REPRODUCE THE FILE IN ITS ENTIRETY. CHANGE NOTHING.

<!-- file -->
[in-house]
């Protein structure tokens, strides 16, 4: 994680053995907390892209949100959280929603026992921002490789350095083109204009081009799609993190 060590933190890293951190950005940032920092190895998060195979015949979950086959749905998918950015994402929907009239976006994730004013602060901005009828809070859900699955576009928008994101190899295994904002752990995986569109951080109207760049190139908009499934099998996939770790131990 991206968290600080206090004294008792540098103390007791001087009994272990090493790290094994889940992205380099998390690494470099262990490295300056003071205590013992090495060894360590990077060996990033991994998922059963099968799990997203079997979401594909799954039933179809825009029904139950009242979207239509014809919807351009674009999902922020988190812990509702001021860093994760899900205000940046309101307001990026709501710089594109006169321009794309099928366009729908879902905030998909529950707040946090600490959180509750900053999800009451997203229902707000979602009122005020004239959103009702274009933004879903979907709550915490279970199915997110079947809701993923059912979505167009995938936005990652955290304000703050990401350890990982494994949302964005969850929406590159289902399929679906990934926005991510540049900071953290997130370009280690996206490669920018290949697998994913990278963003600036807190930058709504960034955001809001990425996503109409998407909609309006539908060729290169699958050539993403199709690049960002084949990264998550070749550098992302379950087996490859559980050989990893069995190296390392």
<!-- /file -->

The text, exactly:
[in-house]
């Protein structure tokens, strides 16, 4: 994680053995907390892209949100959280929603026992921002490789350095083109204009081009799609993190 060590933190890293951190950005940032920092190895998060195979015949979950086959749905998918950015994402929907009239976006994730004013602060901005009828809070859900699955576009928008994101190899295994904002752990995986569109951080109207760049190139908009499934099998996939770790131990 991206968290600080206090004294008792540098103390007791001087009994272990090493790290094994889940992205380099998390690494470099262990490295300056003071205590013992090495060894360590990077060996990033991994998922059963099968799990997203079997979401594909799954039933179809825009029904139950009242979207239509014809919807351009674009999902922020988190812990509702001021860093994760899900205000940046309101307001990026709501710089594109006169321009794309099928366009729908879902905030998909529950707040946090600490959180509750900053999800009451997203229902707000979602009122005020004239959103009702274009933004879903979907709550915490279970199915997110079947809701993923059912979505167009995938936005990652955290304000703050990401350890990982494994949302964005969850929406590159289902399929679906990934926005991510540049900071953290997130370009280690996206490669920018290949697998994913990278963003600036807190930058709504960034955001809001990425996503109409998407909609309006539908060729290169699958050539993403199709690049960002084949990264998550070749550098992302379950087996490859559980050989990893069995190296390392």